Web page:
A modern stained-glass window hangs in the Museum’s Orangery, looking onto the courtyard.

In 2008 the Vitrocentre joined the Museum in the Castle grounds and its staff of experts research the art history, conservation and technology of stained glass and reverse painting on glass and produce expert reports, books and articles relating to the glass arts.

A new project realized in December 2017, the Vitrosearch database offers a glimpse of the precious artworks kept at the Vitromusée and elsewhere in Switzerland.

View of the gardens and backs of houses in Romont Old Town as seen from the ramparts.

Situated above Vevey in Canton Fribourg, getting to Romont involves some car or rail travel but direct trains arrive and depart hourly from and to Geneva and along the way the views of Lake Geneva and the rolling agricultural landscape make the trip worthwhile in its own right, as does a stroll around the Castle ramparts.

The Old Town of Romont, accessible from the station by a 10-to-15 minute uphill walk (take it slowly in the summer) has kept its charming Medieval buildings whose gardens can be seen from the castle ramparts.

A visit to the town has to include stopping by the Catholic Church of Our Lady of the Assumption, a 15th-century Gothic style building that offers ancient and contemporary stained-glass windows to rival that of the nearby museum’s.

Venini & C., Genius Glassmaker at Murano

Paolo Venino, “Incisi”, 1956-57, © Ph. Enrico Fiorese/© Servizi Fondazione Pentagram, LE STANZE DEL VETRO, Venice Period Photographs.

Until 11 November 2018, one more reason (if you need one) to head to Romont is the wonderful temporary exhibition “Venini & C., The Genius Glassmaker at Murano”, the fruit of a collaboration between the Romont Vitromusée and Le Stanze del Ventro in Venice.

Considered one of the key figures of glass art in the 20th century in Venice, Paolo Venini (1895-1959) trained as a lawyer, but in 1921 he joined with Giacomo Cappellin to establish a glass-making business in Murano, the island famous for its centuries-old tradition of glass art.

Charles Lin Tissot, “Zanfirici”, 1955, © Ph. Enrico Fiorese/ © Servizi Fondazione Pentagram, LE STANZE DEL VETRO, Venice Period Photographs.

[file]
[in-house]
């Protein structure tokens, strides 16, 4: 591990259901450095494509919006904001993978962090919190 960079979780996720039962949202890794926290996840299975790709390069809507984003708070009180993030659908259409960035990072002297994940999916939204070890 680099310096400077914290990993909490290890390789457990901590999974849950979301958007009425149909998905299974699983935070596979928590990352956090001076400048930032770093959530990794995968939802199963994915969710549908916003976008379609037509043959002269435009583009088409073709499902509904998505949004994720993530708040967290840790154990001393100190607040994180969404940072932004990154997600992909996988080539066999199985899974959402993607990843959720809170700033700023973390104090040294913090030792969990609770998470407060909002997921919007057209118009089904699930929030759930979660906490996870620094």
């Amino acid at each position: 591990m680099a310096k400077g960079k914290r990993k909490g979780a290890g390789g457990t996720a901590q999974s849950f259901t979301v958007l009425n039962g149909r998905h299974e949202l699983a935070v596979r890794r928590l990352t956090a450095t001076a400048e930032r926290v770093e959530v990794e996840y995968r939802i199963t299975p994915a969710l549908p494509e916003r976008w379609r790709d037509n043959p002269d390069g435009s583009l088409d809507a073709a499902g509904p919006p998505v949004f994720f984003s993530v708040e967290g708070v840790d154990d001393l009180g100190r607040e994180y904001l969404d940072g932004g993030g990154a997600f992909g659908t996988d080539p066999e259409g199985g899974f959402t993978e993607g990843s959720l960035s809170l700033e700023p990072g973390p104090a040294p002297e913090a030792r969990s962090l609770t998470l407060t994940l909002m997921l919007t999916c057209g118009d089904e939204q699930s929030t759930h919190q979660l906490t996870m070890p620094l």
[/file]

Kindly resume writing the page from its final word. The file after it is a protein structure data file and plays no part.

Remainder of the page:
After establishing a new partnership with Napoleone Martinuzzi in 1929, Venini founded his eponymously-named business for which he acted as both director and designer. His creations lead to an international revival of glass art by joining a “sophisticated visual language” with an understanding for the demands of international markets and a mastery of the traditional techniques of Murano glass production.

The skill and know-how of the local glassblowers with whom he worked and his instinct for collaborating with artists, designers and architects of national and international renown contributed enormously to the business’s success.

Tobia Scarpa, “Occhi”, 1959-60, © Ph. Enrico Fiorese/ © Servizi Fondazione Pentagram, LE STANZE DEL VETRO, Venice Period Photographs.

The exhibition presents more than a hundred glass objects of incredible beauty, imagination, skill and sophistication designed by Paolo Venini from 1934 until his death as well as by Riccardo Licata, Tobia Scarpa, Charles Lin Tissot, Gio Ponti and Ken Scott. The fruit of their collaborative genius touches on the divine. 

 


Venini & C., The Genius Glassmaker at Murano
Until 11 November 2018
Exhibition Activities & Demonstrations
Romont Vitromusée
Au Château, P.O. Box 150
CH-1680,Romont
Phone: +41 (0)26 652 10 95
Email: info@vitromusee.ch
General Information (note: the museum closes between 1pm and 2pm)

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2 Comments

  1. Melissa Walsh says

    Thank you Elena. This looks really interesting! Melissa

    On Mon, 3 Sep 2018, 15:45 Creative Living Geneva, wrote:

    > Elena posted: ” A visit to the Romont Vitromusée has all the elements of a > perfect day trip: a singular collection found in an historic setting that’s > accessible via direct rail links running through a stunning, pastoral > landscape. From Medieval to Contempor” >

    Like